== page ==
There are different ways of looking at the human misery that is so blessed that it leads to joy. Although we might define the causes in different terms than in the Old Testament, for the most part these causes are not dissimilar. One might place them roughly in three main classes. In the first instance, there is an immemorial, personal suffering which reflects both the human condition and social or national circumstances: illness perhaps especially mental illness, rejection, trauma, ill treatment and abuse, poverty and loneliness in an individualistic age to mention but a few. In a class of its own, there is death and bereavement, which robs us of our loved ones and seems to swallow up the unique and irreplaceable love which existed between them and us. More than counterbalancing this deprivation, there is the ultimate consolation of eternal life and reunion; yet this does not negate, at the time, our pain at temporal loss. Less easily defined, there is the personal angst which has its roots in the transience of human life, in our fallen state and our restless seeking after fulfilment, rest and perfection. Augustine opens his Confessions with the famous description of man’s unquiet heart. Not everyone understands the goal of this quest or the remedy of the heart’s melancholy. Substitutes may be found, which lead man deeper into the quagmire of depression.  But even if that route is not followed, we shall always feel the acute disharmony between the Absolute for which we were made and the relative nature of our actual life, until we rest in Christ (cf. Bible Chrétienne on Mt. 5)

It is not sadness of disharmony says Gregory of Nyssa which is a beatitude but the knowledge of the Good. Nevertheless, many have seen in personal suffering, not a good in itself evidently, but a skilful teacher, if one is a humble disciple.  Without some acquaintance with grief there is a real possibility of existing only on the surface of life. There is no pressing need here to grapple with the serious questions of existence.  As long as we do not allow suffering to embitter, it can bring us face to face with the deep things of life.  We touch reality, things as they are, without cushioning or anything counterfeit. In other words, suffering can ensure that we live in the truth, thus enabling an enrichment of the spirit. This is not to say that we have to enjoy it. Naturally, we don’t. We taste our vulnerability and lack of defences. Either we try to escape or control it, leading to failure and neuroses, or we open ourselves to God in our weakness and experiential dependence, to receive his comfort and strength.  We can even embrace it for love of God and neighbour. All this requires courage and grace, for it is an uncharted country, except that Our Lord inhabited it first and offers us his consolation unfailingly.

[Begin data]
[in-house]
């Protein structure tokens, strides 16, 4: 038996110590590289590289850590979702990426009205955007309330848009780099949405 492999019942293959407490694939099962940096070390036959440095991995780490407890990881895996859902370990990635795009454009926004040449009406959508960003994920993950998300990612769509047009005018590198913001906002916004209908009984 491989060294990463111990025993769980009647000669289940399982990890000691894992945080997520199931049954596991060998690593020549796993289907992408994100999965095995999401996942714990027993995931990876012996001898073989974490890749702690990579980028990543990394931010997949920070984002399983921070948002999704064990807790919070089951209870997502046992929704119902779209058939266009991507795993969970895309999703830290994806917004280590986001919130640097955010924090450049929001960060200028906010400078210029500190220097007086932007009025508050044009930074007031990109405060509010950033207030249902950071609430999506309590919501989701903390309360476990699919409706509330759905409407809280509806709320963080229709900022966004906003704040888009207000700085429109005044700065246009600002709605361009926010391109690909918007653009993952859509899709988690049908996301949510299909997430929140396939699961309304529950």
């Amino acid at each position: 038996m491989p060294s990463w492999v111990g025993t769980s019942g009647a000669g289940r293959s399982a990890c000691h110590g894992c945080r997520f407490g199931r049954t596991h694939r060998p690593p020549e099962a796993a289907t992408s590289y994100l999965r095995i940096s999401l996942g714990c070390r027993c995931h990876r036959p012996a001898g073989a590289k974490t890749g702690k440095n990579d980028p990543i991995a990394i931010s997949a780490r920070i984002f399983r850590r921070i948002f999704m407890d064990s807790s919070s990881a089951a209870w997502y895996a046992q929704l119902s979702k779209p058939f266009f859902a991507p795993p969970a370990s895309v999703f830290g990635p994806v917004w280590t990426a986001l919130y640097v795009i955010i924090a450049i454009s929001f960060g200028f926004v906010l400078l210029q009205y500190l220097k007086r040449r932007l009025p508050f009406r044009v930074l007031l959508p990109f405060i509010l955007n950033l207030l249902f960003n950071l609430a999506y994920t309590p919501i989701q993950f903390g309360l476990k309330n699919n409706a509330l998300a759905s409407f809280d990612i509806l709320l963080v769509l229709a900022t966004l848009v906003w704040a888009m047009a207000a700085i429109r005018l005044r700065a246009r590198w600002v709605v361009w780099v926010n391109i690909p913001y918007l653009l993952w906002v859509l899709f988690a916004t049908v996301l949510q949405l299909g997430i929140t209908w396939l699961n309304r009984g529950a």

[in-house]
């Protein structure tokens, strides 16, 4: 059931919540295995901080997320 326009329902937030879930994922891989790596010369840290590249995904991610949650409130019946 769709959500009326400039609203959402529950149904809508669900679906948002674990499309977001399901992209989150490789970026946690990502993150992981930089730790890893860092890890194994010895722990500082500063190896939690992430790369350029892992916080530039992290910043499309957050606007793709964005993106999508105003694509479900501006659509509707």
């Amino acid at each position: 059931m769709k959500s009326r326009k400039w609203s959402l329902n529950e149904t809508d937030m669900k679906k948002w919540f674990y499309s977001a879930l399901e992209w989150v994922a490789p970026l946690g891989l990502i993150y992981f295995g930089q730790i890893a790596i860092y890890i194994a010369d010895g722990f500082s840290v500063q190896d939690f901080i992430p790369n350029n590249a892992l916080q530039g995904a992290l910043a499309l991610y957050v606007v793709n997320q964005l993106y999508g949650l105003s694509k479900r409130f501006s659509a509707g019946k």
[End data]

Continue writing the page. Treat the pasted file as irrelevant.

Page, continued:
Secondly, mourning arises from compassion for the sufferings of others. The prime model is Our Lady at the foot of the cross; her com-passion as it is often called. For us, too, there can be an acute empathy, even identification with the suffering other: the hungry child, the trafficked woman, the abandoned old person, a beloved person bent on ruining his or her own life. The list is endless. Blessed are those who are shocked by these things. And blessed are those who would rather suffer under injustice than sin by resentment. When the kingdom of Christ comes, their scandal will be turned into rejoicing. This promise, comments Hendrickx is in the form of a ‘theological passive’, that is, a reverent way of saying ‘God himself will comfort them’. 

In the third place, those who mourn weep not only on account of suffering but also because of the memory of their sins. This is to have the grace of compunction from the Latin verb pungere or noun punctum… to prick or puncture. Their sorrow or contrition punctures their hardness of heart or pricks their sensibilities so sharply that it brings tears to the eyes. These are joyful tears, nonetheless, because they spring from the juxtaposition of God’s goodness and mercy with their own shabbiness; a forgiven shabbiness. ‘A broken and contrite heart, O God, thou wilt not despise.’ (Ps.50, 17) we sing every day at Lauds. In this blessed stream of tears, we are washed and made clean. It is a sign and consequence of standing in the truth, with no other defence than God’s tenderness for the repentant soul. Pope Benedict writes:  There is a “mourning occasioned by the shattering encounter with truth, which leads a man to undergo conversion and to resist evil. This mourning heals, because it teaches man to hope and to love again. Judas is an example of the wrong kind of mourning. Struck with horror at his own fall, he no longer dares to hope and hangs himself in despair. Peter [on the other hand] struck by the Lord’s gaze, bursts into healing tears that plough up the soil of his soul. He begins anew and is himself renewed.”  (Jesus of N Vol 1 p.86)